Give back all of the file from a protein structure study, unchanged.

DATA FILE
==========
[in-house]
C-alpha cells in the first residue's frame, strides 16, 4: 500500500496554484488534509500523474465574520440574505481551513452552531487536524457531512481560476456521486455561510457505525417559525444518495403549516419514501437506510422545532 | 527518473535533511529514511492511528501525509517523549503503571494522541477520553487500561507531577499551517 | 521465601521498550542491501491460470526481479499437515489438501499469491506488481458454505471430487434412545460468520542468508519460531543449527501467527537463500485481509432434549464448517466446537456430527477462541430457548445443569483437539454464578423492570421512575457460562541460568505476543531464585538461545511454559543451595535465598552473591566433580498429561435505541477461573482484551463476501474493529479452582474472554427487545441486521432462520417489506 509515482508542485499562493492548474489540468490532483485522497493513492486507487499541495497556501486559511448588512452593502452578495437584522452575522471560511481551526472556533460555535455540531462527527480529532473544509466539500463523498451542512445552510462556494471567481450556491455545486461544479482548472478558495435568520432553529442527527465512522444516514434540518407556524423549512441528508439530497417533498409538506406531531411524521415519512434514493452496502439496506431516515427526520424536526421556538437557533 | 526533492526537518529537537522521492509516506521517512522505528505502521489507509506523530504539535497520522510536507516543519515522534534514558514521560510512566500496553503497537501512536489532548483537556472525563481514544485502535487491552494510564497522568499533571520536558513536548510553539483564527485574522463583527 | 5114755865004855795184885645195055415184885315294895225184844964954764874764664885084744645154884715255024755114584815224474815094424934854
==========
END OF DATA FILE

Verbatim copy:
[in-house]
C-alpha cells in the first residue's frame, strides 16, 4: 500500500496554484488534509500523474465574520440574505481551513452552531487536524457531512481560476456521486455561510457505525417559525444518495403549516419514501437506510422545532 | 527518473535533511529514511492511528501525509517523549503503571494522541477520553487500561507531577499551517 | 521465601521498550542491501491460470526481479499437515489438501499469491506488481458454505471430487434412545460468520542468508519460531543449527501467527537463500485481509432434549464448517466446537456430527477462541430457548445443569483437539454464578423492570421512575457460562541460568505476543531464585538461545511454559543451595535465598552473591566433580498429561435505541477461573482484551463476501474493529479452582474472554427487545441486521432462520417489506 509515482508542485499562493492548474489540468490532483485522497493513492486507487499541495497556501486559511448588512452593502452578495437584522452575522471560511481551526472556533460555535455540531462527527480529532473544509466539500463523498451542512445552510462556494471567481450556491455545486461544479482548472478558495435568520432553529442527527465512522444516514434540518407556524423549512441528508439530497417533498409538506406531531411524521415519512434514493452496502439496506431516515427526520424536526421556538437557533 | 526533492526537518529537537522521492509516506521517512522505528505502521489507509506523530504539535497520522510536507516543519515522534534514558514521560510512566500496553503497537501512536489532548483537556472525563481514544485502535487491552494510564497522568499533571520536558513536548510553539483564527485574522463583527 | 5114755865004855795184885645195055415184885315294895225184844964954764874764664885084744645154884715255024755114584815224474815094424934854